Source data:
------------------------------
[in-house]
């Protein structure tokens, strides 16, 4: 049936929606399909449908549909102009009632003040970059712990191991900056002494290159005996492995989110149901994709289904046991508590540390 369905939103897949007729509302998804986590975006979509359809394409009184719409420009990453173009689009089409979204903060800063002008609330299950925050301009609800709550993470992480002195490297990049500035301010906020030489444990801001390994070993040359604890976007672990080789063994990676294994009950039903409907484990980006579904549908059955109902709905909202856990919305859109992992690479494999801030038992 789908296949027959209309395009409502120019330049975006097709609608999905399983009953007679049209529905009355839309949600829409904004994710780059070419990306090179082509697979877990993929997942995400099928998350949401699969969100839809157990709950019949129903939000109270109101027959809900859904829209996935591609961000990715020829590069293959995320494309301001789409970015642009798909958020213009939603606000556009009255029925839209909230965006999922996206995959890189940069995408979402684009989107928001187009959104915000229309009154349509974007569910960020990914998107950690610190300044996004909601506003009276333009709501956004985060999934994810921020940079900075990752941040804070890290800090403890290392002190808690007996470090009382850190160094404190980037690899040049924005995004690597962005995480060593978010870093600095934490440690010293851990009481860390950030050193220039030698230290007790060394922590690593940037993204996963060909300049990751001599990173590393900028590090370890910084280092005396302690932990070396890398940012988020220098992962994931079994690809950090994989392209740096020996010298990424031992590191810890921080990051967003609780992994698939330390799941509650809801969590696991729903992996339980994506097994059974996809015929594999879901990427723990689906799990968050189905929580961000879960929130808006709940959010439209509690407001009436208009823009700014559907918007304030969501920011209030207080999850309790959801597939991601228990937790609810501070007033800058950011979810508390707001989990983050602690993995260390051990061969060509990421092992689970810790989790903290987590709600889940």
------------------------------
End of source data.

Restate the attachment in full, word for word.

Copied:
[in-house]
């Protein structure tokens, strides 16, 4: 049936929606399909449908549909102009009632003040970059712990191991900056002494290159005996492995989110149901994709289904046991508590540390 369905939103897949007729509302998804986590975006979509359809394409009184719409420009990453173009689009089409979204903060800063002008609330299950925050301009609800709550993470992480002195490297990049500035301010906020030489444990801001390994070993040359604890976007672990080789063994990676294994009950039903409907484990980006579904549908059955109902709905909202856990919305859109992992690479494999801030038992 789908296949027959209309395009409502120019330049975006097709609608999905399983009953007679049209529905009355839309949600829409904004994710780059070419990306090179082509697979877990993929997942995400099928998350949401699969969100839809157990709950019949129903939000109270109101027959809900859904829209996935591609961000990715020829590069293959995320494309301001789409970015642009798909958020213009939603606000556009009255029925839209909230965006999922996206995959890189940069995408979402684009989107928001187009959104915000229309009154349509974007569910960020990914998107950690610190300044996004909601506003009276333009709501956004985060999934994810921020940079900075990752941040804070890290800090403890290392002190808690007996470090009382850190160094404190980037690899040049924005995004690597962005995480060593978010870093600095934490440690010293851990009481860390950030050193220039030698230290007790060394922590690593940037993204996963060909300049990751001599990173590393900028590090370890910084280092005396302690932990070396890398940012988020220098992962994931079994690809950090994989392209740096020996010298990424031992590191810890921080990051967003609780992994698939330390799941509650809801969590696991729903992996339980994506097994059974996809015929594999879901990427723990689906799990968050189905929580961000879960929130808006709940959010439209509690407001009436208009823009700014559907918007304030969501920011209030207080999850309790959801597939991601228990937790609810501070007033800058950011979810508390707001989990983050602690993995260390051990061969060509990421092992689970810790989790903290987590709600889940």